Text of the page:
What Do Bibles, Badges, and Businesses have in Common?
“If you hold a bible, wear a badge, or own a business, you want a common-sense solution to the immigration system,” said Ali Noorani, Executive Director of the National Immigration Forum, when I interviewed him in Washington D.C. at his organization’s event “Leading the Way: A New Approach to American Immigration,” to discuss immigration policy solutions that will best serve the interests of America. Over 240 faith, law enforcement, and business leaders convened at the event to support a constructive approach to immigration reform.
As Noorani explained to me, each group of leaders has their own reasons for endorsing immigration reform. “From a faith perspective, you see that it is a responsibility to welcome the stranger, but also operate within a nation of laws,” he reasoned. As a Conservative Christian myself, this was clear cut and sensible argument. We know that in the Bible, specifically in Leviticus and Deuteronomy, The Lord reminds his people who were in bondage at the time that they were once strangers, and to treat strangers as if they were native born.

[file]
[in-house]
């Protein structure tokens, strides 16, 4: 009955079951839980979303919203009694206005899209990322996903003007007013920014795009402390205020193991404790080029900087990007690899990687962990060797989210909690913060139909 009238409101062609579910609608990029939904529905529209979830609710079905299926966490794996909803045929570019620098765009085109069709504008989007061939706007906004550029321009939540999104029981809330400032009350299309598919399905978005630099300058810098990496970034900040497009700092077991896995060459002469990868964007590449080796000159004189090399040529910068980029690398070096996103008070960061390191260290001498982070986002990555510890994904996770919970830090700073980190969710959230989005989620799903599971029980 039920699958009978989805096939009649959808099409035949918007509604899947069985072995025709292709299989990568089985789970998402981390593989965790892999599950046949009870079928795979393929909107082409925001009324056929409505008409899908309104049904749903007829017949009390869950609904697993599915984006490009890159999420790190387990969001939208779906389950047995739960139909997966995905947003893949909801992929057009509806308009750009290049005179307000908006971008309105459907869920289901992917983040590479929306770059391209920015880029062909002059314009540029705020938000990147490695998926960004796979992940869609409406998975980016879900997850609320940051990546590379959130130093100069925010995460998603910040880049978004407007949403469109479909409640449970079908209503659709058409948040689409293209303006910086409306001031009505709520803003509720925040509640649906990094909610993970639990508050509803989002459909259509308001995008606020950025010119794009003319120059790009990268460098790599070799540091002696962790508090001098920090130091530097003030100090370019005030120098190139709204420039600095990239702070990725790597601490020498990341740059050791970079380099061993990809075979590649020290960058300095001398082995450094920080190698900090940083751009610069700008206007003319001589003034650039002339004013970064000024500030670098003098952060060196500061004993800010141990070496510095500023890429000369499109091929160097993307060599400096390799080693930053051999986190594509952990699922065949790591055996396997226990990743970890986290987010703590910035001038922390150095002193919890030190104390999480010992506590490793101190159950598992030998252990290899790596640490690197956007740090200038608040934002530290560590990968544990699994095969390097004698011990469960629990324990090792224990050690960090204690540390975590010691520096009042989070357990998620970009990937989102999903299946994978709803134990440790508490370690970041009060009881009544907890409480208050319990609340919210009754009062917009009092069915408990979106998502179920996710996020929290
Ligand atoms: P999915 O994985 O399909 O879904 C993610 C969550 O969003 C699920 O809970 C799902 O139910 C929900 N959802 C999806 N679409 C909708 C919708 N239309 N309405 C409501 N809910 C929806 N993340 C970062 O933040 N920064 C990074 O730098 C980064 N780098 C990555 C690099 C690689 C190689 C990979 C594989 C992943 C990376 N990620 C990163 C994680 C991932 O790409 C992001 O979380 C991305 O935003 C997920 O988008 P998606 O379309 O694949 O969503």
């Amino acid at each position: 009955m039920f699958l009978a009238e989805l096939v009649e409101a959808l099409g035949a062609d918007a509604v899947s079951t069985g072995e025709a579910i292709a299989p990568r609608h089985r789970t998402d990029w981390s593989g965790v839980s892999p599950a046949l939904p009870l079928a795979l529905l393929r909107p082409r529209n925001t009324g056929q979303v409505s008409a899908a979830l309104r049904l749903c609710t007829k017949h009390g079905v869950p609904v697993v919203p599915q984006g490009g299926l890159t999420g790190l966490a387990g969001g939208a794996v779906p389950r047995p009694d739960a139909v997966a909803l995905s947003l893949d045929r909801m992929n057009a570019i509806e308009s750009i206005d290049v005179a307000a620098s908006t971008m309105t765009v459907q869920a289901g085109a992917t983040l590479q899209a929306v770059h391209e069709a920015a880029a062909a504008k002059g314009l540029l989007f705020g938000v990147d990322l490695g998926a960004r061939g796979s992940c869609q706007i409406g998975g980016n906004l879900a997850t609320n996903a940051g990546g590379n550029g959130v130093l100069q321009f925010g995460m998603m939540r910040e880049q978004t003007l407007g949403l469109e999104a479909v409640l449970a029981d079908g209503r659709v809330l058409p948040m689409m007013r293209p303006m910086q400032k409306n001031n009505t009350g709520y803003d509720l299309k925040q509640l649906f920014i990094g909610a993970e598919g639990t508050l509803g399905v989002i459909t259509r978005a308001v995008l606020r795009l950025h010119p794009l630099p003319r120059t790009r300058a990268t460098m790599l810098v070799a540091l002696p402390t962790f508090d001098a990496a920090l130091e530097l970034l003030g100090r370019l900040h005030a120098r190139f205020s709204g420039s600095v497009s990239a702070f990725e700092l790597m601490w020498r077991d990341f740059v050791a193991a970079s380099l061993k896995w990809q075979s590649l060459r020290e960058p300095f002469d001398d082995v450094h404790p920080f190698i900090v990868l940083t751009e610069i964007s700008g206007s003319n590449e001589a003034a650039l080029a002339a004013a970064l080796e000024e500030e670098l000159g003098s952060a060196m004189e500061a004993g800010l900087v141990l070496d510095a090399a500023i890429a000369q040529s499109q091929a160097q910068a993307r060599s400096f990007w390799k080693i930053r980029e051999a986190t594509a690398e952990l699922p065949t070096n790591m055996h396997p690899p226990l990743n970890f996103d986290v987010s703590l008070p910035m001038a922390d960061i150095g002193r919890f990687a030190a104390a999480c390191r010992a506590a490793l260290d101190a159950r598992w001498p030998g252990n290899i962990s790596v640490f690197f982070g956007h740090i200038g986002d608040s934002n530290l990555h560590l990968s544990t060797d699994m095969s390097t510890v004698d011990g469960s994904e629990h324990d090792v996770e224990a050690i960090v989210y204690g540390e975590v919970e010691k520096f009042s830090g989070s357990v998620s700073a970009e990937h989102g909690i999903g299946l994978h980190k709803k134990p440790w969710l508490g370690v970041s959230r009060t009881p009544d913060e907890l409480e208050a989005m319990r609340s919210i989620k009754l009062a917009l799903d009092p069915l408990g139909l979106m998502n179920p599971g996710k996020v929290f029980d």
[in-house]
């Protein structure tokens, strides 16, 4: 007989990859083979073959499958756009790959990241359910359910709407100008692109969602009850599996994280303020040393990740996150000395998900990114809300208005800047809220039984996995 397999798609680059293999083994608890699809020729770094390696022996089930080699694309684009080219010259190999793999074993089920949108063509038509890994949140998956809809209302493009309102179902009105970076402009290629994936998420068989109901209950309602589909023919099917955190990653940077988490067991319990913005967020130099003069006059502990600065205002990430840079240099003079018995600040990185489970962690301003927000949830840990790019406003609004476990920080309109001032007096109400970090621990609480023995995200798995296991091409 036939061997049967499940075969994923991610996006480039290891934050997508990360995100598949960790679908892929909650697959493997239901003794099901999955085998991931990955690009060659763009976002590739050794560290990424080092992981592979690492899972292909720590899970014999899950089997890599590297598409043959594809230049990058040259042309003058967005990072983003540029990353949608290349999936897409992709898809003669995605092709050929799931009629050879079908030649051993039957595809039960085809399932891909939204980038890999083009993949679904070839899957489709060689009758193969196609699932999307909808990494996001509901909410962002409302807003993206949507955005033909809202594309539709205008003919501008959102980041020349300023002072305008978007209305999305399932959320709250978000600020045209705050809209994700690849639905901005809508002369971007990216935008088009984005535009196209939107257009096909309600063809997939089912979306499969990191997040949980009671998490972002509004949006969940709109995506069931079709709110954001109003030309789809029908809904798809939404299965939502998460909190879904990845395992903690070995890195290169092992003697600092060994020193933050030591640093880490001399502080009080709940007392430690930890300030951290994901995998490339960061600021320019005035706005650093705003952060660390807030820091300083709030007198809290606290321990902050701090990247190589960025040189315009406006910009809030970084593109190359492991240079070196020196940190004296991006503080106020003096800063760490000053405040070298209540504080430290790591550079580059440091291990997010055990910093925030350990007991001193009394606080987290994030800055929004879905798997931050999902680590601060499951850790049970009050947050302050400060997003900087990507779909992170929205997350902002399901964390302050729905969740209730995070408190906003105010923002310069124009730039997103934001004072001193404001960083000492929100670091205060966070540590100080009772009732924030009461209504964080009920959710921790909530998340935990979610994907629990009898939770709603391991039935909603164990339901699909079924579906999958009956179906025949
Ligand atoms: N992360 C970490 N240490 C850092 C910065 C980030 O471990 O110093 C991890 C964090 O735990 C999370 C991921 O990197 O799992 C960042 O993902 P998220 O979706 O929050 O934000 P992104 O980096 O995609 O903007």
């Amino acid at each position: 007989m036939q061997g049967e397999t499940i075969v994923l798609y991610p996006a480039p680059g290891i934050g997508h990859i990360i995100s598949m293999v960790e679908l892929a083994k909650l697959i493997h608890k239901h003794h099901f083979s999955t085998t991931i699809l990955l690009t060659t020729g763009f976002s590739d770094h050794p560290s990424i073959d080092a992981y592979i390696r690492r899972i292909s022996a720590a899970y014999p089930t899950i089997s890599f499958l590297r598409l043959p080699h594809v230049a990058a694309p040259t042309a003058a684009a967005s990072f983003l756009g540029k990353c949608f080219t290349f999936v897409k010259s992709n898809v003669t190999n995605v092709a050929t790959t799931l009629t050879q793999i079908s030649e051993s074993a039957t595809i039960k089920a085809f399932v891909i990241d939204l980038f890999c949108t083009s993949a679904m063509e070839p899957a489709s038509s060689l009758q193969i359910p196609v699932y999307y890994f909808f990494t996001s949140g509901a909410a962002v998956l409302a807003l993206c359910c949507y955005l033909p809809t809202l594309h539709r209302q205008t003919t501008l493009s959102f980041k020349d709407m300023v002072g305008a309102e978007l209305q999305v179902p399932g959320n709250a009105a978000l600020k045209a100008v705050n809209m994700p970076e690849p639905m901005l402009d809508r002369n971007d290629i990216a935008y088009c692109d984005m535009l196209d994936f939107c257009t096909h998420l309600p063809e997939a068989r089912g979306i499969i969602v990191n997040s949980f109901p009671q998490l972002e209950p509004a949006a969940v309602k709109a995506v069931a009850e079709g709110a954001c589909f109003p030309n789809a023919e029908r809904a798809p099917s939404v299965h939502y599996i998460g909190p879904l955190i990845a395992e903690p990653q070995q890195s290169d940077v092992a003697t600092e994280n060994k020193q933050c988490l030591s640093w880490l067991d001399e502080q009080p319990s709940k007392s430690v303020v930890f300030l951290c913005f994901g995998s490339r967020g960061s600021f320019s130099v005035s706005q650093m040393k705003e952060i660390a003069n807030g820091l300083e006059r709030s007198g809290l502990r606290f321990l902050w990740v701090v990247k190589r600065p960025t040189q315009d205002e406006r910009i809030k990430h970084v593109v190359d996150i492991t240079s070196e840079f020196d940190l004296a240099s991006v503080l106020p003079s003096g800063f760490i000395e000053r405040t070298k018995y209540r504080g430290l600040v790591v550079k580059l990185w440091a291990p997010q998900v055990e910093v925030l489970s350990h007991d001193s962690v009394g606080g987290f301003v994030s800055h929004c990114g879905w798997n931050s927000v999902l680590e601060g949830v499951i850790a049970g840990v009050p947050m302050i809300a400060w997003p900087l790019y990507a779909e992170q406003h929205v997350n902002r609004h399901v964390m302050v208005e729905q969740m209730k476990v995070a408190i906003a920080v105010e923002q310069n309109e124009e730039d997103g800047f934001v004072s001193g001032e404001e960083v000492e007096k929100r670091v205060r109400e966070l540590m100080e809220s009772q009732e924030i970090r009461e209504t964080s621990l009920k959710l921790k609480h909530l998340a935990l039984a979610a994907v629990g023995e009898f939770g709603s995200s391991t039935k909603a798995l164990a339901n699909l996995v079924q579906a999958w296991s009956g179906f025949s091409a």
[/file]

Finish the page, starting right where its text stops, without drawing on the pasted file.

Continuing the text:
I remember one of the first lessons I learned in Sunday school was that all humans are created in the image of God, and that we are to do unto others as we would have them do unto us. As American Christians, is it not our obligation to appreciate the many blessings we have received but also to share those blessings with the less fortunate and those that are in need? A recurrent theme throughout the scripture is that we are to look out for the poor, the widow, the orphan, and the immigrant, because God knew they would be the most exploited populations in a world with many evils. In Texas, a large portion of the immigration we receive is from south of the border. A large percentage of this population is hardworking, family oriented, Pro-life, socially conservative, and religious, just like us! Politically, I believe a majority of those people would support the GOP if given a chance.